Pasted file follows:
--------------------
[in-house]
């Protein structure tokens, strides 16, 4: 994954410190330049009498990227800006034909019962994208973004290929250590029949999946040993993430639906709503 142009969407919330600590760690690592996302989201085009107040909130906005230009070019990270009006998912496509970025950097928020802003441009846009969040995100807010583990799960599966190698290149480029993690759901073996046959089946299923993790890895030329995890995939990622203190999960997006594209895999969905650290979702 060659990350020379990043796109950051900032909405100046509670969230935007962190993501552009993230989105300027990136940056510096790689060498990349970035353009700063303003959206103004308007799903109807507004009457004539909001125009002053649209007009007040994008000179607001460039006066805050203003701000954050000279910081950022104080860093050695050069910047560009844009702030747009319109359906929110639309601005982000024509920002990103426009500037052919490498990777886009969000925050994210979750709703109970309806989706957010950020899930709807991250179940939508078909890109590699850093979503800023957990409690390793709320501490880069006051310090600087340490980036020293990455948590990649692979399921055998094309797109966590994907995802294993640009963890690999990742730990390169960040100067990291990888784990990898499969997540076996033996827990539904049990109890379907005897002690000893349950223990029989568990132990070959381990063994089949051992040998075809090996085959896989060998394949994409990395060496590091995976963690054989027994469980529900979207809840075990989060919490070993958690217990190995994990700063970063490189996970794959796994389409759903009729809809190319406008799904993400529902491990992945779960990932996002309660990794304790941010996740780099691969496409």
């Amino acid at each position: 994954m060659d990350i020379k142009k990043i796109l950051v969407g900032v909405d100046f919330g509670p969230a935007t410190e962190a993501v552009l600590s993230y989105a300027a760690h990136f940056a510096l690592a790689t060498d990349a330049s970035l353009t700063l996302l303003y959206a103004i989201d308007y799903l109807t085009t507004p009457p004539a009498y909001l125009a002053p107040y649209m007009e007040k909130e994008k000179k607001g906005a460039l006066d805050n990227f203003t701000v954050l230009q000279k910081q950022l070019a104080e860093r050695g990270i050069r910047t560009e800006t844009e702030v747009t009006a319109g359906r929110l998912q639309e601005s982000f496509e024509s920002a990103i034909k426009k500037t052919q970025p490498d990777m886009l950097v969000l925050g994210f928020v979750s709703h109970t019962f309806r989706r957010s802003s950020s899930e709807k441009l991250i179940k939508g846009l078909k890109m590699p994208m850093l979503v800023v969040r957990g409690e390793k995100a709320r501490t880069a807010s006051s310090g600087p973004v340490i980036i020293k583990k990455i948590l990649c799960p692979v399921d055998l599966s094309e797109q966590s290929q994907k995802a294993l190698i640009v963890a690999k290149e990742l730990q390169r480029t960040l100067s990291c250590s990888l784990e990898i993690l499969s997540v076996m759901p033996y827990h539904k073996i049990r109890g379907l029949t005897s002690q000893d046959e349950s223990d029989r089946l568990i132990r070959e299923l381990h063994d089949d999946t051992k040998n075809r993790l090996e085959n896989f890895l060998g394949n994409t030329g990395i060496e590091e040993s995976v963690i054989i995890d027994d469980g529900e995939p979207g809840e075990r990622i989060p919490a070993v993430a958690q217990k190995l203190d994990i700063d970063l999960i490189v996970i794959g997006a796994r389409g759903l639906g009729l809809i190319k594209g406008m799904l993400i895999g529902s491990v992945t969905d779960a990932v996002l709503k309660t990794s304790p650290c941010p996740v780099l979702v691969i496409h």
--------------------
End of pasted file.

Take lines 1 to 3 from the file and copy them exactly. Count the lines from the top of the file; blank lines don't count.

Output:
[in-house]
């Protein structure tokens, strides 16, 4: 994954410190330049009498990227800006034909019962994208973004290929250590029949999946040993993430639906709503 142009969407919330600590760690690592996302989201085009107040909130906005230009070019990270009006998912496509970025950097928020802003441009846009969040995100807010583990799960599966190698290149480029993690759901073996046959089946299923993790890895030329995890995939990622203190999960997006594209895999969905650290979702 060659990350020379990043796109950051900032909405100046509670969230935007962190993501552009993230989105300027990136940056510096790689060498990349970035353009700063303003959206103004308007799903109807507004009457004539909001125009002053649209007009007040994008000179607001460039006066805050203003701000954050000279910081950022104080860093050695050069910047560009844009702030747009319109359906929110639309601005982000024509920002990103426009500037052919490498990777886009969000925050994210979750709703109970309806989706957010950020899930709807991250179940939508078909890109590699850093979503800023957990409690390793709320501490880069006051310090600087340490980036020293990455948590990649692979399921055998094309797109966590994907995802294993640009963890690999990742730990390169960040100067990291990888784990990898499969997540076996033996827990539904049990109890379907005897002690000893349950223990029989568990132990070959381990063994089949051992040998075809090996085959896989060998394949994409990395060496590091995976963690054989027994469980529900979207809840075990989060919490070993958690217990190995994990700063970063490189996970794959796994389409759903009729809809190319406008799904993400529902491990992945779960990932996002309660990794304790941010996740780099691969496409």
């Amino acid at each position: 994954m060659d990350i020379k142009k990043i796109l950051v969407g900032v909405d100046f919330g509670p969230a935007t410190e962190a993501v552009l600590s993230y989105a300027a760690h990136f940056a510096l690592a790689t060498d990349a330049s970035l353009t700063l996302l303003y959206a103004i989201d308007y799903l109807t085009t507004p009457p004539a009498y909001l125009a002053p107040y649209m007009e007040k909130e994008k000179k607001g906005a460039l006066d805050n990227f203003t701000v954050l230009q000279k910081q950022l070019a104080e860093r050695g990270i050069r910047t560009e800006t844009e702030v747009t009006a319109g359906r929110l998912q639309e601005s982000f496509e024509s920002a990103i034909k426009k500037t052919q970025p490498d990777m886009l950097v969000l925050g994210f928020v979750s709703h109970t019962f309806r989706r957010s802003s950020s899930e709807k441009l991250i179940k939508g846009l078909k890109m590699p994208m850093l979503v800023v969040r957990g409690e390793k995100a709320r501490t880069a807010s006051s310090g600087p973004v340490i980036i020293k583990k990455i948590l990649c799960p692979v399921d055998l599966s094309e797109q966590s290929q994907k995802a294993l190698i640009v963890a690999k290149e990742l730990q390169r480029t960040l100067s990291c250590s990888l784990e990898i993690l499969s997540v076996m759901p033996y827990h539904k073996i049990r109890g379907l029949t005897s002690q000893d046959e349950s223990d029989r089946l568990i132990r070959e299923l381990h063994d089949d999946t051992k040998n075809r993790l090996e085959n896989f890895l060998g394949n994409t030329g990395i060496e590091e040993s995976v963690i054989i995890d027994d469980g529900e995939p979207g809840e075990r990622i989060p919490a070993v993430a958690q217990k190995l203190d994990i700063d970063l999960i490189v996970i794959g997006a796994r389409g759903l639906g009729l809809i190319k594209g406008m799904l993400i895999g529902s491990v992945t969905d779960a990932v996002l709503k309660t990794s304790p650290c941010p996740v780099l979702v691969i496409h």